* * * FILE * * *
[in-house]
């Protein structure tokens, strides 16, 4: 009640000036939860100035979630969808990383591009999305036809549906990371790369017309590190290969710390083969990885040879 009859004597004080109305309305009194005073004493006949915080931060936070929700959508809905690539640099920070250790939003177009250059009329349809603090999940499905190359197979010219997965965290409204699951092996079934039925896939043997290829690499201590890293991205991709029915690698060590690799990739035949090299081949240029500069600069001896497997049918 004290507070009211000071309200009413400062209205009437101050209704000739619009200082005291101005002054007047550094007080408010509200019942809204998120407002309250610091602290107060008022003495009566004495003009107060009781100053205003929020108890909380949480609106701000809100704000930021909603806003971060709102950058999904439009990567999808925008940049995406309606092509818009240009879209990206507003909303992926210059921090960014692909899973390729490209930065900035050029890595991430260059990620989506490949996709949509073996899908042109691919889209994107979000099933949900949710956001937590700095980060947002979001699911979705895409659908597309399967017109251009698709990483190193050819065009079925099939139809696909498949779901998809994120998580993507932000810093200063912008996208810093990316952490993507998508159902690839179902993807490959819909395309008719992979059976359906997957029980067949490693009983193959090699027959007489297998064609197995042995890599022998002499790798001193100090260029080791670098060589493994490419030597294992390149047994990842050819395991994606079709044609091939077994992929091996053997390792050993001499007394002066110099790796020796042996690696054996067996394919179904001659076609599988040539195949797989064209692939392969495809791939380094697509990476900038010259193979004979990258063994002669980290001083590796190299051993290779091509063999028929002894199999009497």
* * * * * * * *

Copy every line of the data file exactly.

[in-house]
């Protein structure tokens, strides 16, 4: 009640000036939860100035979630969808990383591009999305036809549906990371790369017309590190290969710390083969990885040879 009859004597004080109305309305009194005073004493006949915080931060936070929700959508809905690539640099920070250790939003177009250059009329349809603090999940499905190359197979010219997965965290409204699951092996079934039925896939043997290829690499201590890293991205991709029915690698060590690799990739035949090299081949240029500069600069001896497997049918 004290507070009211000071309200009413400062209205009437101050209704000739619009200082005291101005002054007047550094007080408010509200019942809204998120407002309250610091602290107060008022003495009566004495003009107060009781100053205003929020108890909380949480609106701000809100704000930021909603806003971060709102950058999904439009990567999808925008940049995406309606092509818009240009879209990206507003909303992926210059921090960014692909899973390729490209930065900035050029890595991430260059990620989506490949996709949509073996899908042109691919889209994107979000099933949900949710956001937590700095980060947002979001699911979705895409659908597309399967017109251009698709990483190193050819065009079925099939139809696909498949779901998809994120998580993507932000810093200063912008996208810093990316952490993507998508159902690839179902993807490959819909395309008719992979059976359906997957029980067949490693009983193959090699027959007489297998064609197995042995890599022998002499790798001193100090260029080791670098060589493994490419030597294992390149047994990842050819395991994606079709044609091939077994992929091996053997390792050993001499007394002066110099790796020796042996690696054996067996394919179904001659076609599988040539195949797989064209692939392969495809791939380094697509990476900038010259193979004979990258063994002669980290001083590796190299051993290779091509063999028929002894199999009497």